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The 'And' theory in the UK::"And" theory of conservatism

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The 'And' theory in the UK The 'And' theory has been embraced by several leading conservative politicians in the UK, including the current Conservative Party leader David Cameron<ref>Conservativehome.blogs.com</ref> (although the term 'the And theory' tends not to be expressly mentioned due to its clunky and potentially confusing name). When challenging for the leadership of the party, Cameron said:

"When we talk about foreign affairs, we don't just stand up for Gibraltar and Zimbabwe but for the people of Darfur and sub-Saharan Africa who are living on less than a dollar a day and getting poorer while we're getting richer"<ref>David Cameron to Conservative Party conference, 4 October 2005, conservatives.com</ref>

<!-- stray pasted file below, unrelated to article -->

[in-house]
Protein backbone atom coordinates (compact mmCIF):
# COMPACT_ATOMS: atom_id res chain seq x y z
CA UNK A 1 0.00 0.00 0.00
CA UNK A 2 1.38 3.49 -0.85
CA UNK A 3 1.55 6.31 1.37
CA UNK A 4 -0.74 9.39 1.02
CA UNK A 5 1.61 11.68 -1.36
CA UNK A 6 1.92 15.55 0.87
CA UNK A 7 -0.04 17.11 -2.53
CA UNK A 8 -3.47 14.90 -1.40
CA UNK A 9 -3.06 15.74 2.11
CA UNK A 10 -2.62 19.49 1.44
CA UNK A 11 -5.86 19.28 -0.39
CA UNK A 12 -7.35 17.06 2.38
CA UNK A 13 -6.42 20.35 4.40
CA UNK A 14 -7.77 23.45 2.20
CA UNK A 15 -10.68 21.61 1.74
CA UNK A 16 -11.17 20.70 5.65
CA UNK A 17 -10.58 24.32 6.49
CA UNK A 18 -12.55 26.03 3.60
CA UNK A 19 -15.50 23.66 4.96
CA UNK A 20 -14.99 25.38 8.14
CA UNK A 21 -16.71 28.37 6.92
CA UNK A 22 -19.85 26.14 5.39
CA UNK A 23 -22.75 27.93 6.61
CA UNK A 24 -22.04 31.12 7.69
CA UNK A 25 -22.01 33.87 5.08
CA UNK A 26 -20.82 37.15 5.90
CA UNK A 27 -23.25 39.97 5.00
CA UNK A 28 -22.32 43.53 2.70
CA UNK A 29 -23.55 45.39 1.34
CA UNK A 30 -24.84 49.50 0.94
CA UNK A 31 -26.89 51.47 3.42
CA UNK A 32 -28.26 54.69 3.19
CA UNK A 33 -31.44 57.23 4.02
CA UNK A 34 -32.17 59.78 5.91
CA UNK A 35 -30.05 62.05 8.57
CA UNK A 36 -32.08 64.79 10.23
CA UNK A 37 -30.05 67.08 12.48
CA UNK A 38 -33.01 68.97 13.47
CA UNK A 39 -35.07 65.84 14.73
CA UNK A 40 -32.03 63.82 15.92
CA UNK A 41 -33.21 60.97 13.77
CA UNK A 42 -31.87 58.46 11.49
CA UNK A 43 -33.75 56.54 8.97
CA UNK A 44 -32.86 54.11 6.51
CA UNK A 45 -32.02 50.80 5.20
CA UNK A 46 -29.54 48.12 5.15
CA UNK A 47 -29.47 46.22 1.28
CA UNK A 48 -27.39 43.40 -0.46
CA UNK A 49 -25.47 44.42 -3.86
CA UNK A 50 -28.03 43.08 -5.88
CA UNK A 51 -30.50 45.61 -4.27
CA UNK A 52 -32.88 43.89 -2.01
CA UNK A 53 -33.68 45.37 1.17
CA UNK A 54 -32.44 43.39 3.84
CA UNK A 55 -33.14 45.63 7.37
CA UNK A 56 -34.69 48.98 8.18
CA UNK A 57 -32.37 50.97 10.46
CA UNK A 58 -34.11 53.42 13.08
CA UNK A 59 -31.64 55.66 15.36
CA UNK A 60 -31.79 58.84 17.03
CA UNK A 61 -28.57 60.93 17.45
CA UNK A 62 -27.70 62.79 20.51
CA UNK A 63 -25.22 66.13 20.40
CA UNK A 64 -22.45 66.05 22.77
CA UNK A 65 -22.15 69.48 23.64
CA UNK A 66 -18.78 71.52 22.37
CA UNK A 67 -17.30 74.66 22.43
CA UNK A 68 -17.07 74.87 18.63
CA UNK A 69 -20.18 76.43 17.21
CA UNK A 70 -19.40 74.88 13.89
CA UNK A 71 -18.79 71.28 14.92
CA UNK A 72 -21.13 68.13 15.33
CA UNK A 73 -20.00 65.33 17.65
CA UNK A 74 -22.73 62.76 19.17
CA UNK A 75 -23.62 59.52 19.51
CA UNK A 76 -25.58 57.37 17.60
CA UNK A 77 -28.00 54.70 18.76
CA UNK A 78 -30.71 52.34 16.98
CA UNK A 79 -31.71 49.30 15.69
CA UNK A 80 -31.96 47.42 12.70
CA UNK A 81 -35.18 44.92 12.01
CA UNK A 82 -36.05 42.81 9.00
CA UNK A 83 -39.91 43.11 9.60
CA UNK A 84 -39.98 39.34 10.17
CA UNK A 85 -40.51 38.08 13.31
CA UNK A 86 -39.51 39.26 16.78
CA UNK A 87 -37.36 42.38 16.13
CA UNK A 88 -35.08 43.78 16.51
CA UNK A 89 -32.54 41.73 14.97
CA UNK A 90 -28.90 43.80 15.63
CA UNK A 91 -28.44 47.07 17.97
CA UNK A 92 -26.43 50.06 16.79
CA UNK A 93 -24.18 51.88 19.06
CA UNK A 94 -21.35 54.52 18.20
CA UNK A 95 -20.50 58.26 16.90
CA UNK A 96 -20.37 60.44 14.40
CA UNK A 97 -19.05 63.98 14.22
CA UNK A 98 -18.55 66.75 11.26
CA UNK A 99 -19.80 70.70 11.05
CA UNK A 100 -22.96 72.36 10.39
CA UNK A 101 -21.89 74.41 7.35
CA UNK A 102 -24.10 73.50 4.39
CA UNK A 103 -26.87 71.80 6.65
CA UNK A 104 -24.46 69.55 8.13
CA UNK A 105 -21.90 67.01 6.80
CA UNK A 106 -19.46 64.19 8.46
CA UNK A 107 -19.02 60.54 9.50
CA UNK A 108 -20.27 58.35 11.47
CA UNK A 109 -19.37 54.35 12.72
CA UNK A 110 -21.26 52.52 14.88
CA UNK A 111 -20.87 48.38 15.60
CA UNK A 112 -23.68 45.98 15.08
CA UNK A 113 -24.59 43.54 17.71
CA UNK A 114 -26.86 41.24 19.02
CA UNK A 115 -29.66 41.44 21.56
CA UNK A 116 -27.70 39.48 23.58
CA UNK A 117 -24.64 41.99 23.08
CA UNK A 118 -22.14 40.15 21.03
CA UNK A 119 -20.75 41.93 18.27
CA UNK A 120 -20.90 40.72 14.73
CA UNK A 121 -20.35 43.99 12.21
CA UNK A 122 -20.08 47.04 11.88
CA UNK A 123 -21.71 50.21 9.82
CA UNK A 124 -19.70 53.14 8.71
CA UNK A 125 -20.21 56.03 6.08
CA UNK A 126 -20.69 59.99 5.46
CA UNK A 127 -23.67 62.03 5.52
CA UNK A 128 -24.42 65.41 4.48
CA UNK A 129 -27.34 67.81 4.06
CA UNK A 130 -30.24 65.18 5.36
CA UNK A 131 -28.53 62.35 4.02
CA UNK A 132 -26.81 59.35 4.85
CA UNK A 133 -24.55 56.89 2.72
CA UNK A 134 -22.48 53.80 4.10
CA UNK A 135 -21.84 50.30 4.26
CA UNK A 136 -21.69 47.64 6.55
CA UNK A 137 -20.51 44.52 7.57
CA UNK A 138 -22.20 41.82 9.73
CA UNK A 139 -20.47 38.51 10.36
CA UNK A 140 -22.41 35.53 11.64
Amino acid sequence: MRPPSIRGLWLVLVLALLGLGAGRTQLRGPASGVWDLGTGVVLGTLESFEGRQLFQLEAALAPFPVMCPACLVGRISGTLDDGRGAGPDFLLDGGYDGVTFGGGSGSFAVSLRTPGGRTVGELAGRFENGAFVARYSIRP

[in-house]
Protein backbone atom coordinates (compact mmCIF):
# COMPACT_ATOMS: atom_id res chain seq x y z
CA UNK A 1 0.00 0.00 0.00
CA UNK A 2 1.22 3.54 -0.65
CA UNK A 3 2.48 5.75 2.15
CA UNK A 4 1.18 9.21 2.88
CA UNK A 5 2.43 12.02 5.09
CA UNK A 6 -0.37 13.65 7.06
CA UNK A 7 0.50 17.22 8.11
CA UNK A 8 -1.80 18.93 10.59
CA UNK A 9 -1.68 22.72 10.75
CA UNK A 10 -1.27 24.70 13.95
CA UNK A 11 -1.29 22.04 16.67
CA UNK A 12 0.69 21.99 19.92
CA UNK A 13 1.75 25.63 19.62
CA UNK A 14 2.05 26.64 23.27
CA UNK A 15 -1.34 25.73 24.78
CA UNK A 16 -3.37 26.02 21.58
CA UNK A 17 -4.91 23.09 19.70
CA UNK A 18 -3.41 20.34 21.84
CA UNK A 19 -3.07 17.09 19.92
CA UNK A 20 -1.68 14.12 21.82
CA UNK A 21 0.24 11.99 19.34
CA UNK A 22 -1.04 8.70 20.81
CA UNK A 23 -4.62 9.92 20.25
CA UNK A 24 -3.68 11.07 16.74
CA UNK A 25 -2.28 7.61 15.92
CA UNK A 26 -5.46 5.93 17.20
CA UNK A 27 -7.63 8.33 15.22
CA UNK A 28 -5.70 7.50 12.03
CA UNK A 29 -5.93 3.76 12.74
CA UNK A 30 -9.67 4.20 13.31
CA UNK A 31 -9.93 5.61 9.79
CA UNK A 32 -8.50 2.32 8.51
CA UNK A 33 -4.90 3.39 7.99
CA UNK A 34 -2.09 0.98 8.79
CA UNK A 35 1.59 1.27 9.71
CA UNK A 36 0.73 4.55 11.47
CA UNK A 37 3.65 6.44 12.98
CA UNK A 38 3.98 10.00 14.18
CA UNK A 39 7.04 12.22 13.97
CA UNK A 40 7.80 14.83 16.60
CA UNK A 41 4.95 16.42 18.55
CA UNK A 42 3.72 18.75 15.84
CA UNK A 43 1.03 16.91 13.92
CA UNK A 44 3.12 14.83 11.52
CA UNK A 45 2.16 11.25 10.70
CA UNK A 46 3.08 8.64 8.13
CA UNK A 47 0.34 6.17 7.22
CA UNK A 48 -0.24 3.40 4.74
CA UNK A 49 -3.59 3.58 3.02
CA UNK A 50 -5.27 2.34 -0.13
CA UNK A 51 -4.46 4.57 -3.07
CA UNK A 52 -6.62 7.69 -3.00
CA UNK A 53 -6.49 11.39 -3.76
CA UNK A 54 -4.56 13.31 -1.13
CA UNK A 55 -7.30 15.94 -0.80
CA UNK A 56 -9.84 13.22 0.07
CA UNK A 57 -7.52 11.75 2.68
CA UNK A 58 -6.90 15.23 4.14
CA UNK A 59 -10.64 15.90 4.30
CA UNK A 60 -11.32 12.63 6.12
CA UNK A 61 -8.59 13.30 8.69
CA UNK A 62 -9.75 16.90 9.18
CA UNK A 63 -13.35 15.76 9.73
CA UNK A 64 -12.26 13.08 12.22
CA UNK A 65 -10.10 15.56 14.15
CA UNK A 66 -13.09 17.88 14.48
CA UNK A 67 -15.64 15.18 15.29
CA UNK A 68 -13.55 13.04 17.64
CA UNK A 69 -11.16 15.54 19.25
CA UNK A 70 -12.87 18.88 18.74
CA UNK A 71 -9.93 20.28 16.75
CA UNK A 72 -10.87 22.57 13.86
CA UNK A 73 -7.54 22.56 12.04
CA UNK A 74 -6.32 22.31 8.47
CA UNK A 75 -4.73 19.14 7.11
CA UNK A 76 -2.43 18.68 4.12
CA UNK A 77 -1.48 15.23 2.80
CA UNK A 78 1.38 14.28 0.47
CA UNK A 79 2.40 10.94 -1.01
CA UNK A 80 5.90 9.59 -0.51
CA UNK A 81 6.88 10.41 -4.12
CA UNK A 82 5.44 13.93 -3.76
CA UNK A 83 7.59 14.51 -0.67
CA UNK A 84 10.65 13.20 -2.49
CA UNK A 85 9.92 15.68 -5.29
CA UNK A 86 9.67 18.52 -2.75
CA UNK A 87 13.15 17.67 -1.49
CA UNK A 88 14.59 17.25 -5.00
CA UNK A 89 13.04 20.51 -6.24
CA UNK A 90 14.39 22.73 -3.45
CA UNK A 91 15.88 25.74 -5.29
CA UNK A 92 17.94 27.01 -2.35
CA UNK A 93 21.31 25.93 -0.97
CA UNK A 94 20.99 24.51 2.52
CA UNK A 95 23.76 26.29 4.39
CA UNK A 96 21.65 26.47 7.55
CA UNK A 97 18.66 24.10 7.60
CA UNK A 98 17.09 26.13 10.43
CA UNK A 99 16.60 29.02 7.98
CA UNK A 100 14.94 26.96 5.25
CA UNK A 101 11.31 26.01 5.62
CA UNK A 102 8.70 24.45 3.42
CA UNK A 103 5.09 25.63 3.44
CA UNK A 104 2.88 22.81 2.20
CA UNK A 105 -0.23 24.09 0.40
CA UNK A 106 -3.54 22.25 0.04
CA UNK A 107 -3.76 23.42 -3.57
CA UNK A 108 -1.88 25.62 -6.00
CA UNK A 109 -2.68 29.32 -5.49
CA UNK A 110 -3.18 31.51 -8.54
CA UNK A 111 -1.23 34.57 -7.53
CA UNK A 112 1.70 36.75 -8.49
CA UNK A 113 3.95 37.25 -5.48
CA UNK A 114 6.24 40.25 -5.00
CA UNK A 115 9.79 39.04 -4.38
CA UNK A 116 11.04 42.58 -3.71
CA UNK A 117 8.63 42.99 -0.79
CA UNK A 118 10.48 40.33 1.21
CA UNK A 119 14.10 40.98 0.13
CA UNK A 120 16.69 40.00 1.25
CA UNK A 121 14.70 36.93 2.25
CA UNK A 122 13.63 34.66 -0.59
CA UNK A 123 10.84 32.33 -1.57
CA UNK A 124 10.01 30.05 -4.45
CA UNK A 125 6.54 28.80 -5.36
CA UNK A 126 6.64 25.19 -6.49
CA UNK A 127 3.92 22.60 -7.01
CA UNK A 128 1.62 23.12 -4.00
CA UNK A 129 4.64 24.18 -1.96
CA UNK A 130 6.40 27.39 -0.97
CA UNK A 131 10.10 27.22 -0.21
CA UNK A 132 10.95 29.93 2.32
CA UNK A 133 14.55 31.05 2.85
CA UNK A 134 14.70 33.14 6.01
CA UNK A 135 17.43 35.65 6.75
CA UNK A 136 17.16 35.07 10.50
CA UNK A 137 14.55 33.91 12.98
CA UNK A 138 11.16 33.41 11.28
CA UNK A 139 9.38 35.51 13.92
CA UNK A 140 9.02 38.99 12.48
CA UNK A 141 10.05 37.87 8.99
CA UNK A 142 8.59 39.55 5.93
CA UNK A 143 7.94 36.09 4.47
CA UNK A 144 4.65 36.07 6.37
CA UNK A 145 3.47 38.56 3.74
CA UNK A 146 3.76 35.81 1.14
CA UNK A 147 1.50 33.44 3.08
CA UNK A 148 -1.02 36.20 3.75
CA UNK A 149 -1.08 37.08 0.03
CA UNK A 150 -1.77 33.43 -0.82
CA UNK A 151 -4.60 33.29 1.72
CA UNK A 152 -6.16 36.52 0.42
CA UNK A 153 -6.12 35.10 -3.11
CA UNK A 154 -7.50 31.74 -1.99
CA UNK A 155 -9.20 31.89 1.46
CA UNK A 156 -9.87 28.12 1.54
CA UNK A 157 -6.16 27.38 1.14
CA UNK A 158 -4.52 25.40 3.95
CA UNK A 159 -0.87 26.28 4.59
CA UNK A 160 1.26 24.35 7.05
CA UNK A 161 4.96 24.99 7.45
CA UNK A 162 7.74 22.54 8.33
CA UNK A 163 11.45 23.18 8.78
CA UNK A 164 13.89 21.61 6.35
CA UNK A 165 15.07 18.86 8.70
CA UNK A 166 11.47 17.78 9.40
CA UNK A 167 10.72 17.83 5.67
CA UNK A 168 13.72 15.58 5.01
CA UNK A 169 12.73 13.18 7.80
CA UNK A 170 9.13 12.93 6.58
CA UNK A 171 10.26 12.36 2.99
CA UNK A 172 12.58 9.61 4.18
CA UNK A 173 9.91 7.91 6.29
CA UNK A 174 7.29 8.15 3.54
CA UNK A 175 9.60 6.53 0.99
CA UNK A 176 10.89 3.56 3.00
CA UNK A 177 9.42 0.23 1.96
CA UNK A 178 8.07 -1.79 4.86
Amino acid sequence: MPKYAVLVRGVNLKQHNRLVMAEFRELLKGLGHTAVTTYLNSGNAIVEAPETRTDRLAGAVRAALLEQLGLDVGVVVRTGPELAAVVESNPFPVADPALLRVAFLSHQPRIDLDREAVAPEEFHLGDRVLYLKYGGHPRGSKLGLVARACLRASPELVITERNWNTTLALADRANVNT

Cameron therefore encouraged Conservatives to be concerned by the former Empire territory of Zimbabwe and the situation in Darfur.

Former Conservative Party leader Iain Duncan Smith has continued to promote 'And' politics, most notably in his 2005 pamphlet 'Good For Me, Good For My Neighbour' written with Danny Kruger:

“I have never believed that modernisation requires the jettisoning of Conservative Euroscepticism, or of our belief in low taxation, or of our tough approach to crime. These principles remain enduringly popular with the public. My proposal for the modernisation of the Party is not to subtract from these core principles – but to add to them.”<ref>'Good For Me, Good For My Neighbour', Centre for Social Justice, 2005</ref>

Duncan Smith has encouraged the party to embrace a "social justice" agenda (traditionally associated with the Left) based on a commitment to the family (seen as an issue of the right).<ref>'Breakdown Britain', Social Justice Policy Group, 2006</ref>


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The 'And' theory in the UK
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